It joined the North Atlantic Treaty Organisation (NATO) on March 29, 2004, the European Union (EU) on ­January 1, 2007 and had already been a member of the International Monetary Fund and the World Bank since 1972. It is also a founding member of the World Trade Organisation.

The current government has stated its goal of strengthening ties with other countries (in particular Moldova, Ukraine and Georgia) and helping them with the process of integration with the rest of the West. Romania has also made clear, since the late 1990s, that it supports NATO and EU membership for the democratic former Soviet republics in Eastern Europe and the Caucasus.

“European integration and transatlantic relations are important aspects of our foreign policy as is promoting ­regional stability with our neighbours,” Ioana Bivolaru stresses.

Portugal-Romania bilateral relations

Bilateral trade between the two countries stands at almost €700 million. “We are at the peak of our economic ­relations which have consistently enjoyed an upward trajectory with a 10% increase in trade.”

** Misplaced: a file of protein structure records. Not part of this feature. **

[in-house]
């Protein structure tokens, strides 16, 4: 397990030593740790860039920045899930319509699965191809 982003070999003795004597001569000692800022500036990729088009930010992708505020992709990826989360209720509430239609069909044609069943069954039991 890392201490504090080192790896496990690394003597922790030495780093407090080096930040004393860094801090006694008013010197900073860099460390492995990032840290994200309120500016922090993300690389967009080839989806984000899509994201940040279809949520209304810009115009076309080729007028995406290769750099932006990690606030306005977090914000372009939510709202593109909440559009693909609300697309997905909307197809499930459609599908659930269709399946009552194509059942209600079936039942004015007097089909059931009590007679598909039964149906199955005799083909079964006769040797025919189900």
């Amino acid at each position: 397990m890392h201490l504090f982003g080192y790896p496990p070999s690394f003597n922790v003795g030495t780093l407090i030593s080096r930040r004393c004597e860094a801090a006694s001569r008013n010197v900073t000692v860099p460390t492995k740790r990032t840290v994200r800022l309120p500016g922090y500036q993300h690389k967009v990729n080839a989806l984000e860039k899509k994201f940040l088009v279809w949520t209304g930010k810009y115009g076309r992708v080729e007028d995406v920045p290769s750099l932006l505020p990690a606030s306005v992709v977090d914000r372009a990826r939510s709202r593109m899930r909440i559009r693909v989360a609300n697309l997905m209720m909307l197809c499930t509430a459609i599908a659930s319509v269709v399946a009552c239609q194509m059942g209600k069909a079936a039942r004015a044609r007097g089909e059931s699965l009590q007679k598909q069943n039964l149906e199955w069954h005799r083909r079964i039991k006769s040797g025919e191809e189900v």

With a strong Romanian presence at Web Summit last year and a number of startup incubators in Bucharest and other main cities, Romania is keen to draw on Portugal’s experience in this area.

Romanians are “very creative” and despite an under-funded and fragmented environment, Romania’s tech sector is “growing fast” with new investment funds and business angles supporting more and more tech-based startups.

There is also trade in agro-chemical products and automotive components. “We are looking for new areas for growth and there is potential for cooperation ­between the two countries in tourism. This area has developed, too, in Romania thanks to direct flights from Portugal. Romania hopes to draw on Portugal’s wide and developed experience in tourism and we’ve even signed an agreement in hospitality training,” says the ambassador.